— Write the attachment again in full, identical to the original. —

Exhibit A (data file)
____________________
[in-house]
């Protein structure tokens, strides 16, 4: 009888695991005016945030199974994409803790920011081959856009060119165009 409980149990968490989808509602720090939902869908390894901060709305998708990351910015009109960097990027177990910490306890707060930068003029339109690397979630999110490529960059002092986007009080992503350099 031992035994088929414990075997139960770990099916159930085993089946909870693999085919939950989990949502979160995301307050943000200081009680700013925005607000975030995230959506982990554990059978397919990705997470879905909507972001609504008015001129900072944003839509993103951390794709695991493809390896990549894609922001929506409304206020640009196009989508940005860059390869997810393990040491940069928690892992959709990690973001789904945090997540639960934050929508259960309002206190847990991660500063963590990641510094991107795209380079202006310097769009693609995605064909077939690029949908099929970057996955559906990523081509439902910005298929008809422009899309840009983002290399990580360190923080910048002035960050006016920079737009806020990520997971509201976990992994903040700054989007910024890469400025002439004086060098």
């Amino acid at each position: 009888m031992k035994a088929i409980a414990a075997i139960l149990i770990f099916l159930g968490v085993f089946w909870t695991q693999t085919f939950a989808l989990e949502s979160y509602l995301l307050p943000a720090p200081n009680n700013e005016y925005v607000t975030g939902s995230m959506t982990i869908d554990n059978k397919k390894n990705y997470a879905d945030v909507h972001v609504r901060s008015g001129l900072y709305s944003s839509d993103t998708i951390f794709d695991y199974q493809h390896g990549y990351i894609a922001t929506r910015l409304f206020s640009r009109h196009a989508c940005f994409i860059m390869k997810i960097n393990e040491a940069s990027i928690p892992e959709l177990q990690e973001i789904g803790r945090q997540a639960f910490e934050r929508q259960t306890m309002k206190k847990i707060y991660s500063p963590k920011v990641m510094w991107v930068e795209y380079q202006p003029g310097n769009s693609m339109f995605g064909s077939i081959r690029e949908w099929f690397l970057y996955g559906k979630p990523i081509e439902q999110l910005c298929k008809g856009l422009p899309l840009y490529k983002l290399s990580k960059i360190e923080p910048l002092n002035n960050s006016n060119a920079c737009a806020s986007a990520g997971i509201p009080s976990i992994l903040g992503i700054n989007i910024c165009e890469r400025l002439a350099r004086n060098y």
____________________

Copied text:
[in-house]
């Protein structure tokens, strides 16, 4: 009888695991005016945030199974994409803790920011081959856009060119165009 409980149990968490989808509602720090939902869908390894901060709305998708990351910015009109960097990027177990910490306890707060930068003029339109690397979630999110490529960059002092986007009080992503350099 031992035994088929414990075997139960770990099916159930085993089946909870693999085919939950989990949502979160995301307050943000200081009680700013925005607000975030995230959506982990554990059978397919990705997470879905909507972001609504008015001129900072944003839509993103951390794709695991493809390896990549894609922001929506409304206020640009196009989508940005860059390869997810393990040491940069928690892992959709990690973001789904945090997540639960934050929508259960309002206190847990991660500063963590990641510094991107795209380079202006310097769009693609995605064909077939690029949908099929970057996955559906990523081509439902910005298929008809422009899309840009983002290399990580360190923080910048002035960050006016920079737009806020990520997971509201976990992994903040700054989007910024890469400025002439004086060098």
């Amino acid at each position: 009888m031992k035994a088929i409980a414990a075997i139960l149990i770990f099916l159930g968490v085993f089946w909870t695991q693999t085919f939950a989808l989990e949502s979160y509602l995301l307050p943000a720090p200081n009680n700013e005016y925005v607000t975030g939902s995230m959506t982990i869908d554990n059978k397919k390894n990705y997470a879905d945030v909507h972001v609504r901060s008015g001129l900072y709305s944003s839509d993103t998708i951390f794709d695991y199974q493809h390896g990549y990351i894609a922001t929506r910015l409304f206020s640009r009109h196009a989508c940005f994409i860059m390869k997810i960097n393990e040491a940069s990027i928690p892992e959709l177990q990690e973001i789904g803790r945090q997540a639960f910490e934050r929508q259960t306890m309002k206190k847990i707060y991660s500063p963590k920011v990641m510094w991107v930068e795209y380079q202006p003029g310097n769009s693609m339109f995605g064909s077939i081959r690029e949908w099929f690397l970057y996955g559906k979630p990523i081509e439902q999110l910005c298929k008809g856009l422009p899309l840009y490529k983002l290399s990580k960059i360190e923080p910048l002092n002035n960050s006016n060119a920079c737009a806020s986007a990520g997971i509201p009080s976990i992994l903040g992503i700054n989007i910024c165009e890469r400025l002439a350099r004086n060098y």